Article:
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Last tax year pensions and ISAs saved us over £27 billion

Protect your investments from tax.

Important notes

This article isn’t personal advice. If you’re not sure whether an investment is right for you please seek advice. If you choose to invest the value of your investment will rise and fall, so you could get back less than you put in.

When you’re trying to put money aside, it can be frustrating to watch the taxman swoop in and take a slice. But by using tax-efficient accounts like ISAs and pensions, you can shelter your hard earned savings from tax.

We know that putting money into an ISA and/or a pension could stop us paying more tax than we need to, but it’s easy to forget just how much we’re saving in real terms.

Income tax saved in 17/18 Forecast income tax saved in 18/19
Pensions £24.3 billion £25.6 billion
ISAs £2.9 billion £3.15 billion

Source: Gov.uk, 31/01/2019

These latest figures from the government show that between them, ISAs and pensions slashed our tax bill by £27.2 billion in 2017/18.

That’s a lot of money. So much, that it’s almost difficult to comprehend.

It’s the equivalent of 5,440 million five-pound notes.

Or one million pounds every week, for the next 523 years.

And that’s through income tax alone. Stocks and shares ISAs and pensions are saving us a small fortune in capital gains tax too (CGT). Usually you have to pay tax on the profit your investments make, but if you hold those investments in a tax wrapper, like an ISA or pension, then your investments can grow free from UK tax.

Pensions – a tax-saving machine

The amount of tax we save on pensions keeps rising, as the amount we’re required to pay into our workplace pensions increases.

Pension tax relief certainly helps too. The amount of tax relief claimed for personal pension contributions is expected to jump from £24.3 billion in 2017/18 to just over £25.6 billion for the current tax year.

It’s one of the most generous tax breaks going.

How pension tax relief works

If you’re UK resident under 75, you can usually contribute up to £3,600 gross or as much as you earn, if greater, to a pension and receive tax relief each year. So if you earn £10,000 you can put up to £8,000 in your pension, to which the government will add an extra £2,000, bringing the total amount to £10,000.

If you pay 40% income tax, you can claim back up to an extra 20% on your tax return. That means a £10,000 pension pot could effectively only cost you £6,000. Tax rules can change and tax benefits depend on individual circumstances.

If you’re a 45% taxpayer, you could claim back up to 25% on your tax return.

You must pay sufficient tax at the higher or top-rate to claim the full 40% or 45% tax relief. If you’re a Scottish taxpayer, you can claim up to 46% tax relief. Take a look at our information on the Scottish income tax changes page.

The amount you can contribute without a tax charge is limited to the annual allowance, which is currently £40,000 for most people.

There are a few exceptions which might mean your allowance is lower:

  • If your ‘adjusted income’ is over £150,000 your annual allowance will reduce by £1 for every £2 of adjusted income over £150,000 down to a minimum of £10,000. Your adjusted income is broadly your total taxable income, plus any pension contributions paid by your employer.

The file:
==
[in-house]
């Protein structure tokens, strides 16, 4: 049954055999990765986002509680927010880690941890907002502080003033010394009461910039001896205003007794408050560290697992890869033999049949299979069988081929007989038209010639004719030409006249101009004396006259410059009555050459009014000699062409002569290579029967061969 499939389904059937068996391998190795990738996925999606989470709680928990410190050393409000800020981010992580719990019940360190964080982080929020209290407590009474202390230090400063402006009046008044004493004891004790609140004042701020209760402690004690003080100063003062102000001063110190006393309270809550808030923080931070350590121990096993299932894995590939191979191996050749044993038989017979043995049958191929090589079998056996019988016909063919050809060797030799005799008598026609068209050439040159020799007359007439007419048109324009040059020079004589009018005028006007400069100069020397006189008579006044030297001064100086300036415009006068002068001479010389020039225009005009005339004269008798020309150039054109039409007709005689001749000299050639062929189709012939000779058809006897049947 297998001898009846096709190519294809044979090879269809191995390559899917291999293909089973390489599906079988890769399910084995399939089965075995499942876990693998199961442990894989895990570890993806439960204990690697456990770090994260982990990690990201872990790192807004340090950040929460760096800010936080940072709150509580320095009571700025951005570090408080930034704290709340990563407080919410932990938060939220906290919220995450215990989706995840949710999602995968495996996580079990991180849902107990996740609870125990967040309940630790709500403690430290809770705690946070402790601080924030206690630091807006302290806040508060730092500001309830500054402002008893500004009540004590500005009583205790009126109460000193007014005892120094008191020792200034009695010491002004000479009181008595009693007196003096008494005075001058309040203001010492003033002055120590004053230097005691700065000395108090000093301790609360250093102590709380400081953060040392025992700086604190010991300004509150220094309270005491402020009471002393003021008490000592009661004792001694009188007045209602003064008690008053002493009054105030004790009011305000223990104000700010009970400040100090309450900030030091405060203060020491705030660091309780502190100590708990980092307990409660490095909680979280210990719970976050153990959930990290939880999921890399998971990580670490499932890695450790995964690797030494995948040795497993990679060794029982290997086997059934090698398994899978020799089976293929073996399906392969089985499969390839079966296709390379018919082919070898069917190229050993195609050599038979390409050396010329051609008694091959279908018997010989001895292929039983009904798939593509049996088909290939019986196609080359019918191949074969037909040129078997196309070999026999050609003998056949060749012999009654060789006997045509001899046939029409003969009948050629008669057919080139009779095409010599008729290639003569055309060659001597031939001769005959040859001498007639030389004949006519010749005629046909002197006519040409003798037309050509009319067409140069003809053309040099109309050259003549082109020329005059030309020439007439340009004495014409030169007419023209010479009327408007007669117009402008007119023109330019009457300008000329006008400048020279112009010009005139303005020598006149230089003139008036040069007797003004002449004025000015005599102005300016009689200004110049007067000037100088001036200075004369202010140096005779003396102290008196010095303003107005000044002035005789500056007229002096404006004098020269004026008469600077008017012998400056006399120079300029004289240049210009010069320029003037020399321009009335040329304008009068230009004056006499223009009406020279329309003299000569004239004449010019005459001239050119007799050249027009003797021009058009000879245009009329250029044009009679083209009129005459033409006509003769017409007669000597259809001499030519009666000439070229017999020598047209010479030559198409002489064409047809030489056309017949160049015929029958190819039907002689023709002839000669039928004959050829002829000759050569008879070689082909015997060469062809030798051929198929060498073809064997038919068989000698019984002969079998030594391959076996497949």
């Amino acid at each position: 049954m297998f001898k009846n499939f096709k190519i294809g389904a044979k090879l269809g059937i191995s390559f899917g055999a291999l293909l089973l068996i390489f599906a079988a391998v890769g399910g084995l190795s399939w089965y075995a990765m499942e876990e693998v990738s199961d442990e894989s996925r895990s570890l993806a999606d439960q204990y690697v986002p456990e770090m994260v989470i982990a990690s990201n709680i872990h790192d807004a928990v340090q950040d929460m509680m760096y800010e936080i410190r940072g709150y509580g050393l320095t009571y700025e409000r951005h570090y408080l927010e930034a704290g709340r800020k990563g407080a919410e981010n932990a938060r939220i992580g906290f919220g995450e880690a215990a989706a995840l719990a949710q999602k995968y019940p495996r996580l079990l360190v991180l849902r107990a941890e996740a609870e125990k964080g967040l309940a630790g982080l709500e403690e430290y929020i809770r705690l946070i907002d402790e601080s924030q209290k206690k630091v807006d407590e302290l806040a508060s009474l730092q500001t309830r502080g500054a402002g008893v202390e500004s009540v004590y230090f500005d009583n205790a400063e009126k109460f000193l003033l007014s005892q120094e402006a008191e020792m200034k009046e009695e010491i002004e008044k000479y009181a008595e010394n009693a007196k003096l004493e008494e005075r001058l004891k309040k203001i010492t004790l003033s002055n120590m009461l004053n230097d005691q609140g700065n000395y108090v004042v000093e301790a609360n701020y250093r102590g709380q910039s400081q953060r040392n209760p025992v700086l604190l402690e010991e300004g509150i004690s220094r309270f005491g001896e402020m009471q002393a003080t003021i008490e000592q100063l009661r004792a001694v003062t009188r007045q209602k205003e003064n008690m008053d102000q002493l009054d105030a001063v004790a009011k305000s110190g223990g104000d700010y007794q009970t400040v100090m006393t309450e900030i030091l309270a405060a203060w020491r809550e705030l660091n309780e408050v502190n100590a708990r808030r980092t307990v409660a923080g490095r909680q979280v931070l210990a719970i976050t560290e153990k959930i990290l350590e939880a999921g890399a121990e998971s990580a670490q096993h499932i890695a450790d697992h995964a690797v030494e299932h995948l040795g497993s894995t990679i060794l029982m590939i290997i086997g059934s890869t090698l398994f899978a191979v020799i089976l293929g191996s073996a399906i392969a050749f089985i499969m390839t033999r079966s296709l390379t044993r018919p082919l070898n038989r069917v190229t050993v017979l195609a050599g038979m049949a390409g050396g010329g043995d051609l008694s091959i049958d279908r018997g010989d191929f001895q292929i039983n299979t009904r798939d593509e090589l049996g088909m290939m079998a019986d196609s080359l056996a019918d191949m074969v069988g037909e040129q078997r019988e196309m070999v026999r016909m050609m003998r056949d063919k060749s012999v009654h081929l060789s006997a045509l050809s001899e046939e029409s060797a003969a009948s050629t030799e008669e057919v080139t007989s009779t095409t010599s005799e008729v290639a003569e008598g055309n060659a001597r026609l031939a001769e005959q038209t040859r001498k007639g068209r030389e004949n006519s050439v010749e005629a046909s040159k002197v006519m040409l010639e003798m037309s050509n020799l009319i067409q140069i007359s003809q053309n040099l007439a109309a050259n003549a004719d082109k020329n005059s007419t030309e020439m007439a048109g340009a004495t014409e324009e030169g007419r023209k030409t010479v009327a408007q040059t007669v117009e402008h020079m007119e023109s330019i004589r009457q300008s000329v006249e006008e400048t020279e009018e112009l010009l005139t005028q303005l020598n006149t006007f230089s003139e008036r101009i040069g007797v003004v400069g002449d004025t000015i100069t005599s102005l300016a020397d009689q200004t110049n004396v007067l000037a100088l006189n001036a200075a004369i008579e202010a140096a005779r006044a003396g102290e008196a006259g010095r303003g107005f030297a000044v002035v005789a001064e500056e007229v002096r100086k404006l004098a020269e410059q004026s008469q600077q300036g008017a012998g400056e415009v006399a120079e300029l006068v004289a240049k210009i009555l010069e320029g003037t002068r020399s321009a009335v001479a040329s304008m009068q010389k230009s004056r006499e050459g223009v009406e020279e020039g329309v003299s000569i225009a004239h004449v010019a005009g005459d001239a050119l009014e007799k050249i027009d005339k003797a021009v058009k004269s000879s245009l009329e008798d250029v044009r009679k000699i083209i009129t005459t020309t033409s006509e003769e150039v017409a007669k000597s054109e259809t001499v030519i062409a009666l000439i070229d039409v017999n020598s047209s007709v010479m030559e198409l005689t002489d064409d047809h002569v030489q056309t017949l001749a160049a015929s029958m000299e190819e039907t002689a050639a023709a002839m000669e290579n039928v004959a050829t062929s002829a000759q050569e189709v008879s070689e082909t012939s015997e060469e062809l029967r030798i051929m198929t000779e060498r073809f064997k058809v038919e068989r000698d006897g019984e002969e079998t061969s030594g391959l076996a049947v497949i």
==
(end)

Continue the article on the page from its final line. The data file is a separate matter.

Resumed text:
• If you’ve flexibly accessed a pension you can only contribute up to £4,000 each year to money purchase pensions. Your pension provider should let you know when this starts applying to you.

Pension vs. ISA - which is better?

For most people, pensions are the best way to save for retirement. With up to 45% tax relief on contributions, and no UK tax on any gains or income your investments make, they’re one of the most tax-efficient ways to build a retirement pot. When deciding to invest in a pension you should be aware that the money isn’t usually available until 55 (57 from 2028). You can take up to 25% of your pension tax free, the rest is taxed as income.

If you’re saving into a workplace pension, it’s important you use any contributions you receive from your employer before considering making contributions to other pensions.

A SIPP (self-invested personal pension) is different to a traditional pension., A SIPP gives you more choice in how you invest your money, opening the door to a wider range of investment options. Hargreaves Lansdown is the UK’s biggest SIPP provider.

The HL SIPP

ISA's are one of the most popular ways to save for the more immediate future, and can complement your pension savings. You can shelter up to £20,000 (in 2018/19) from tax, with no UK tax on any gains or income your investments make.

Although investing is best considered for the long term, you can take your money out of an ISA whenever you need it without paying any UK tax.

We believe it’s not a case of one versus the other. Both should be considered when investing as they offer different benefits, but tax rules can change and the value of any benefits will depend on individual circumstances.

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The value of investments can fall as well as rise, so you could get back less than you invest. This article isn’t personal advice, so if you’re not sure an investment is right for you please take advice.

Important notes

This article isn’t personal advice. If you’re not sure whether an investment is right for you please seek advice. If you choose to invest the value of your investment will rise and fall, so you could get back less than you put in.

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